The short version of what’s going on: you can prevent a vote from occurring in the Senate by filibustering it. It requires 60 votes to end a filibuster. Senator Frist is threatening to change the Senate rules in order to require only 50 votes to end a filibuster. However, changing Senate rules has always taken a 2/3rds majority vote. How’s Frist gonna get around that?
Well, he’s going to raise a point of order arguing that the filibuster is unconstitutional because it prevents the Senate’s Constitutional duty to advise and consent on judicial nominations. That point of order will go to the Senate’s presiding officer, who will be Cheney. Cheney will then say “You’re right,” and the vote to end the filibuster will take place.
However, Senate precedent says that Cheney can’t make the decision on constitutionality; rather, it should go to a Senate vote, which is itself subject to filibuster. And of course the Democrats would filibuster it. So Cheney has to break precedent and make a ruling. It’s fair to note that this does not break Senate rules, but Senate precedent is not unimportant either.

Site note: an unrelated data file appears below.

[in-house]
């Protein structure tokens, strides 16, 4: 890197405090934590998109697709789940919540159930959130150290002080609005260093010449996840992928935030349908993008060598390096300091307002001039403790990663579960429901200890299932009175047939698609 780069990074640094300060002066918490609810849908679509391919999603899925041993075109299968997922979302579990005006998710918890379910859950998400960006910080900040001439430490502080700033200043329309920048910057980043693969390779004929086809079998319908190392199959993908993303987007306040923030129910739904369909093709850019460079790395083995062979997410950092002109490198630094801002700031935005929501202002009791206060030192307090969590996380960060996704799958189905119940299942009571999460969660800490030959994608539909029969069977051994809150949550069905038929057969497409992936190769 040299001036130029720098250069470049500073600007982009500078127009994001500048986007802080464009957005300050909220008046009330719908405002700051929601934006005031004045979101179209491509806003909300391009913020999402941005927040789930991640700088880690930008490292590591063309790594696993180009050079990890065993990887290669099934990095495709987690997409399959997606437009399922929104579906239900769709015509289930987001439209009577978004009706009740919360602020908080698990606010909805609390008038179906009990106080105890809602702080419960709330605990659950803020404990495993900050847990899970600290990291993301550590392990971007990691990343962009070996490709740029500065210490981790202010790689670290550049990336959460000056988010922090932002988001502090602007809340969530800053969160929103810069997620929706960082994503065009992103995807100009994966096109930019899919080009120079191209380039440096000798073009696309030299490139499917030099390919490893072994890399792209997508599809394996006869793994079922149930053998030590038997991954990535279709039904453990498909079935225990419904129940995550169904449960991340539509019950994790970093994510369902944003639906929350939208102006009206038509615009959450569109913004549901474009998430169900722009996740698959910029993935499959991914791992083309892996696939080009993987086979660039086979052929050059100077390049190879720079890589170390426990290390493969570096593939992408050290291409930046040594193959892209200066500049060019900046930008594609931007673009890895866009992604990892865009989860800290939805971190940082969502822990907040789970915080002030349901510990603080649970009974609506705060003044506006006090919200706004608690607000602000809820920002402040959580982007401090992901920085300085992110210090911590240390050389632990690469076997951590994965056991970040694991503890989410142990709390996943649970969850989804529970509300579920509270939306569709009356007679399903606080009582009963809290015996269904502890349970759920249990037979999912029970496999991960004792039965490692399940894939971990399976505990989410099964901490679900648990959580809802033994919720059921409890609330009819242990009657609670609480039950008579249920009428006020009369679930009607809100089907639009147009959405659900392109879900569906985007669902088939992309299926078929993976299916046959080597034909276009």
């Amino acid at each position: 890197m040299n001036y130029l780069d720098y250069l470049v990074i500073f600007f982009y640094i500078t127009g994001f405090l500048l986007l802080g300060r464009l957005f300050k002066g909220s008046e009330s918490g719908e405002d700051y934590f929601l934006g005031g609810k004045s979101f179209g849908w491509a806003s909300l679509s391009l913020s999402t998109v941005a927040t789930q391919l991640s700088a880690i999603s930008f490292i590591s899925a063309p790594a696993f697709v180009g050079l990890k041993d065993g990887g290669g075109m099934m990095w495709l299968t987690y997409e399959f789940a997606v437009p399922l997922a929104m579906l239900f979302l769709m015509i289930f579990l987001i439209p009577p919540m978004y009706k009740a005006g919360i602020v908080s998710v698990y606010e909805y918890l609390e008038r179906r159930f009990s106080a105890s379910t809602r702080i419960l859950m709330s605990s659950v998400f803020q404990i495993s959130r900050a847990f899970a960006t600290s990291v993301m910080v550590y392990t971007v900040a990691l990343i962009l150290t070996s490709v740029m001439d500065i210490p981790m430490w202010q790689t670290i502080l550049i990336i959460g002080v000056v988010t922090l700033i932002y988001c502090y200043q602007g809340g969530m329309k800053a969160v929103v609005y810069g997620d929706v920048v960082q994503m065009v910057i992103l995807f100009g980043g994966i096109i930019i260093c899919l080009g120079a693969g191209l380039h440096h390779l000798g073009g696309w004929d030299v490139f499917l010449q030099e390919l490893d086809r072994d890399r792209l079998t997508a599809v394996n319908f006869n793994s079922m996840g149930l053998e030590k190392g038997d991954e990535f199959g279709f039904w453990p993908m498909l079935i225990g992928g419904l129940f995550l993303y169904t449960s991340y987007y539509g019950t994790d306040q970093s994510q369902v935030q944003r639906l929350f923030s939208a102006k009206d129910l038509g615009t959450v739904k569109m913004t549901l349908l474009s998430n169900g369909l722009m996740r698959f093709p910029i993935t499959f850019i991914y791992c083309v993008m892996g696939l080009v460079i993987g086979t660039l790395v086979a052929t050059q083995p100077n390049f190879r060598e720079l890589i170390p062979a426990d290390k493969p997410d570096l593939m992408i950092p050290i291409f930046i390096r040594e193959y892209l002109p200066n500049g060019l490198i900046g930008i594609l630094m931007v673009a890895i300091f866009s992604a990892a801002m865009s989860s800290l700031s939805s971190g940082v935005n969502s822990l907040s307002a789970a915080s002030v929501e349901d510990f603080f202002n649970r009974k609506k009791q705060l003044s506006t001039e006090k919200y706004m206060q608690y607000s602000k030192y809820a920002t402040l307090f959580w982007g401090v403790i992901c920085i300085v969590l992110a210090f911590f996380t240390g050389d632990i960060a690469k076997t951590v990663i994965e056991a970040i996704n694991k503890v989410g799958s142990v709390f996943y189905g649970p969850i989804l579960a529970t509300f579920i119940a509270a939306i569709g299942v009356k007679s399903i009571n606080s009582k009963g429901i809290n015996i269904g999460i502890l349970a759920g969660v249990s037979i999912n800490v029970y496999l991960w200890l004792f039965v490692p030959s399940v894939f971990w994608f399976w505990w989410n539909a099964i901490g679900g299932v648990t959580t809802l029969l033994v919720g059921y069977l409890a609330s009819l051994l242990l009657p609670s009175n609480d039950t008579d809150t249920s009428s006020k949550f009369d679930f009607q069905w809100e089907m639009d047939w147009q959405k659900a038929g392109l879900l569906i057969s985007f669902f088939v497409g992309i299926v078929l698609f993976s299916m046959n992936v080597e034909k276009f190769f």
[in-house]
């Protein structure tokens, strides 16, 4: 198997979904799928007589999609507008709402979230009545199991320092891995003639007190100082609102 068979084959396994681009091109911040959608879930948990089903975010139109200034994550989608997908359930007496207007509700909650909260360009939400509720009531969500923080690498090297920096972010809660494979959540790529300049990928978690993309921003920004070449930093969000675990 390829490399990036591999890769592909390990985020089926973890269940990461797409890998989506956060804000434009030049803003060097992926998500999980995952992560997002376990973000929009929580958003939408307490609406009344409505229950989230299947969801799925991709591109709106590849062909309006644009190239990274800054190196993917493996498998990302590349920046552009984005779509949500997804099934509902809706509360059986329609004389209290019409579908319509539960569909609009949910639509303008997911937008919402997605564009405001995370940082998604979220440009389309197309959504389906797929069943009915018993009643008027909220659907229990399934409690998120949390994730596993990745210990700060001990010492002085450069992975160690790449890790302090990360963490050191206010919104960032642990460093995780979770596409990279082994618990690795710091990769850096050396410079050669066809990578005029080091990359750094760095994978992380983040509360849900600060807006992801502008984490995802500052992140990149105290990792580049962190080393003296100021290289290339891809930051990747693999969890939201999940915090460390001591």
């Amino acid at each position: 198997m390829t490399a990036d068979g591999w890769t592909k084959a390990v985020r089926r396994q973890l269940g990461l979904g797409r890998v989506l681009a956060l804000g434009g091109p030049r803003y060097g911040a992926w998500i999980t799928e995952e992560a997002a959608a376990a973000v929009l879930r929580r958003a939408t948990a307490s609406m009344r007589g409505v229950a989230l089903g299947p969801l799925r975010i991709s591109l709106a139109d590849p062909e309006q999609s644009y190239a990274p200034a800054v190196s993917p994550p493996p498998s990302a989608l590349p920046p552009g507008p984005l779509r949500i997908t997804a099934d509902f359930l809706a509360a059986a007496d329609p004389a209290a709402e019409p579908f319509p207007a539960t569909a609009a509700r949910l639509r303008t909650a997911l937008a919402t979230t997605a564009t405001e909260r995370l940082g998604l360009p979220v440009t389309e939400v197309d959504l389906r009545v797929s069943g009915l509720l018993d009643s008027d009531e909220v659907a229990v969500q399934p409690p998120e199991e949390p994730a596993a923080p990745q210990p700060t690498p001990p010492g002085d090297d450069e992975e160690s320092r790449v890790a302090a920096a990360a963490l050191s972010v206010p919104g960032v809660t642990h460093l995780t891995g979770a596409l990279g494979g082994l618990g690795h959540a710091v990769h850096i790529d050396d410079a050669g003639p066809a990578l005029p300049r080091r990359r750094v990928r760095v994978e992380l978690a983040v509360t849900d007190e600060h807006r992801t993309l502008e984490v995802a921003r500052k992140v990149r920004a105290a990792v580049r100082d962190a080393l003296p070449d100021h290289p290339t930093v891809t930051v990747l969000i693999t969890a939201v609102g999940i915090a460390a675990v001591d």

If you want the detailed look at this, start here and go on to this, this, this, this, this, and this. There are more posts in that series, but those are the ones that address Constitutional and Senate rules issues rather than arguing about the value of the filibuster itself and the meaning of “advise and consent.” Which are interesting questions, but not as relevant to this post.